Story of Hwang Jini, Artist and Seductress, Is Retold on StageHwang Jini was a poet and a legendary kisaeng, an entertainer similar to a Japanese geisha, in 16th-century Korea. She was known for her discerning selectivity in choosing sexual partners. Better known by her pen-name Myeong-wol, which literally means bright moon, she seduced countless Korean literary scholars and members of the social elite with her alluring presence and remarkable ability at improvised poetry reading.
She was born out of wedlock in the city of Kaesong, north of Seoul, and raised by a blind father. She left her family at 15 after becoming emotionally disturbed by the suicide of a young shoemaker who had been lovesick for her. At the funeral, she mourned her friend's death by reading a poem, "The Song to the Departed Soul," and announced to her family that she planned to pursue a life of freedom and became a kisaeng. Hwang Jini traveled in search of inspiration for her poetry. She seduced men, including renowned Buddhist monks, who later had to give up their vows, and wrote erotic poems based on her experiences.
Though she prostituted herself later in life to support a man she was living with, Hwang Jini wrote numerous poems concerning fidelity. She challenged social norms by rejecting the restraints which came with her class and gender.
Hwang Jini's story has been passed down mostly through oral history, and thus facts about her earlier life are filtered through unreliable sources. Even some remaining primary documents have been romanticised by historians over the decades, and films and books have been liberal in their retelling of Hwang Jini's life.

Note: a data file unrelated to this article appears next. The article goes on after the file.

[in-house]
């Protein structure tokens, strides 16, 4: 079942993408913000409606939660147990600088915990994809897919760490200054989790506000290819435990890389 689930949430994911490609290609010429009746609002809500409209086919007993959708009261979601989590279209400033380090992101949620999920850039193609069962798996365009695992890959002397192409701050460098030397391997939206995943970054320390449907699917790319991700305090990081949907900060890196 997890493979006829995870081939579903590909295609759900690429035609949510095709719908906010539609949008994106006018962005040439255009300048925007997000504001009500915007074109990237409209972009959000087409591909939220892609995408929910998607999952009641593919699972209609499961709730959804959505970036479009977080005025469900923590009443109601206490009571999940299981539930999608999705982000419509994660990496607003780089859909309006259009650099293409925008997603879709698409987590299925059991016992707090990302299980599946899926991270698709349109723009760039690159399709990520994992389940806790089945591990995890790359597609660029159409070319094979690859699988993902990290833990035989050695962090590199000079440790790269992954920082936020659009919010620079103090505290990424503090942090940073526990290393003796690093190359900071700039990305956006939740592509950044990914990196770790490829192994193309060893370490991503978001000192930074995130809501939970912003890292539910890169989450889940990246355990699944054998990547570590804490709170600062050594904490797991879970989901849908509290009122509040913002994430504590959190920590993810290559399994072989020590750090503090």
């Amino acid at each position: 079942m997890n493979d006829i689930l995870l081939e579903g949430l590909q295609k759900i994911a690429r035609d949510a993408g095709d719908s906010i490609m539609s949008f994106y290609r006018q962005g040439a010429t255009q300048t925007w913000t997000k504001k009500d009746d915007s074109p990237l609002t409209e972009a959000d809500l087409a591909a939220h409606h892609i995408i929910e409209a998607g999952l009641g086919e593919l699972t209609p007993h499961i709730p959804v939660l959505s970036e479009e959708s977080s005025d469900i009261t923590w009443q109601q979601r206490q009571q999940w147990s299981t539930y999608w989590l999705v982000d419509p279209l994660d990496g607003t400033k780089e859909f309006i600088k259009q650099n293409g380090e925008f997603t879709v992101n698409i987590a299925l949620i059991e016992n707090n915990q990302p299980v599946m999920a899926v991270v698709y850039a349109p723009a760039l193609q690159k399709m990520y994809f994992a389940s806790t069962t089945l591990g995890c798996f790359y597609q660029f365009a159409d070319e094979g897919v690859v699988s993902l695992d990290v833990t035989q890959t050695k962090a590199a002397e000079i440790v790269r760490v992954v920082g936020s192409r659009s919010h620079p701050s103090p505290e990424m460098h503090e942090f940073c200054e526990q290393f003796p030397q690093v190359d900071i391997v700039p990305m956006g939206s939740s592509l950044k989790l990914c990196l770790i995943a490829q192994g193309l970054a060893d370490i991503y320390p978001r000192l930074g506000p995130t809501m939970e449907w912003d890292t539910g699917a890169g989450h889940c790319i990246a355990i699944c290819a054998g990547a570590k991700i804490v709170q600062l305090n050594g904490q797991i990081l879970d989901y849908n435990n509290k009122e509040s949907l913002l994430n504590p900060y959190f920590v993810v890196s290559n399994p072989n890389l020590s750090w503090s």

"The Moon That Rose Again After 400 Years － Hwang Jini," a performance that began Wednesday in the Seoul Arts Center, dramatizes Hwang Jini's eventful life in the style of a traditional Italian opera. Her story has also been retold through literature, pansori (a traditional Korean music performance) and film. The story depicts a tragic life of a gifted poet who could not control her overwhelming artistic ability and thus chose a life of hedonism.
The retelling places particular emphasis on her relationship with Byeok Gaesu, a local governor and the only man with whom Hwang Jini managed to have a platonic relationship.
Organized by a staff of mostly outsiders in the theater industry, "The Moon" was received enthusiastically by the general public when it was first staged in the Seoul Arts Center three years ago; the public responded likewise to performances in China and Japan last year.
The same team has organized the upcoming performance at the Seoul Arts Center, and the translation of the subject matter is perhaps even more sophisticated in this production. In the performance, the director has chosen to emphasize a lesser known side of Hwang Jini － a devoted calligrapher and a dancer who mesmerized kings during royal ceremonies.
Lee Jang-ho produced and directed the opera. He is known for his direction of the award-winning film, "Man With Three Coffins," which was shown at the Berlin Film Festival. On this project, he worked with stage director Yang Seong-ok, who choreographed the traditional kisaeng dancing.
An acclaimed fashion designer, Lee Young-hee, known for her elaborate designs inspired by hanbok, the traditional Korean costume, contributes costumes for the heroine Hwang Jini and her lovers.
Composer Lee Young-jo transformed traditional pansori music and created a modern score.
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by Park Soo-mee